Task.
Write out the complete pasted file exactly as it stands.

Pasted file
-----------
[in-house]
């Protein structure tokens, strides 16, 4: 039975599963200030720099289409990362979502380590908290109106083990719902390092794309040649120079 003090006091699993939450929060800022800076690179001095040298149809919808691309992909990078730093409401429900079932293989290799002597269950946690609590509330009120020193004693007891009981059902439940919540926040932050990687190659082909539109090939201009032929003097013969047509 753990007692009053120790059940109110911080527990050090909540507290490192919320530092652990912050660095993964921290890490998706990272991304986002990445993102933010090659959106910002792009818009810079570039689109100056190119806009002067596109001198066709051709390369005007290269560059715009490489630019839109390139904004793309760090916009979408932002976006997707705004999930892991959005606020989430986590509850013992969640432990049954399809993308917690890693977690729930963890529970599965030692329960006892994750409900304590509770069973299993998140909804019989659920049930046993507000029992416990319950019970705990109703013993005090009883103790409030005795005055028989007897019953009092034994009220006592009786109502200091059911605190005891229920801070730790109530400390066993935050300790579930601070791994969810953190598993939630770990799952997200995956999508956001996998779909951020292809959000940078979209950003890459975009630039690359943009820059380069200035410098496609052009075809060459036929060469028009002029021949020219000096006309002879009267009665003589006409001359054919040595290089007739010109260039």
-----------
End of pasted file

[in-house]
């Protein structure tokens, strides 16, 4: 039975599963200030720099289409990362979502380590908290109106083990719902390092794309040649120079 003090006091699993939450929060800022800076690179001095040298149809919808691309992909990078730093409401429900079932293989290799002597269950946690609590509330009120020193004693007891009981059902439940919540926040932050990687190659082909539109090939201009032929003097013969047509 753990007692009053120790059940109110911080527990050090909540507290490192919320530092652990912050660095993964921290890490998706990272991304986002990445993102933010090659959106910002792009818009810079570039689109100056190119806009002067596109001198066709051709390369005007290269560059715009490489630019839109390139904004793309760090916009979408932002976006997707705004999930892991959005606020989430986590509850013992969640432990049954399809993308917690890693977690729930963890529970599965030692329960006892994750409900304590509770069973299993998140909804019989659920049930046993507000029992416990319950019970705990109703013993005090009883103790409030005795005055028989007897019953009092034994009220006592009786109502200091059911605190005891229920801070730790109530400390066993935050300790579930601070791994969810953190598993939630770990799952997200995956999508956001996998779909951020292809959000940078979209950003890459975009630039690359943009820059380069200035410098496609052009075809060459036929060469028009002029021949020219000096006309002879009267009665003589006409001359054919040595290089007739010109260039």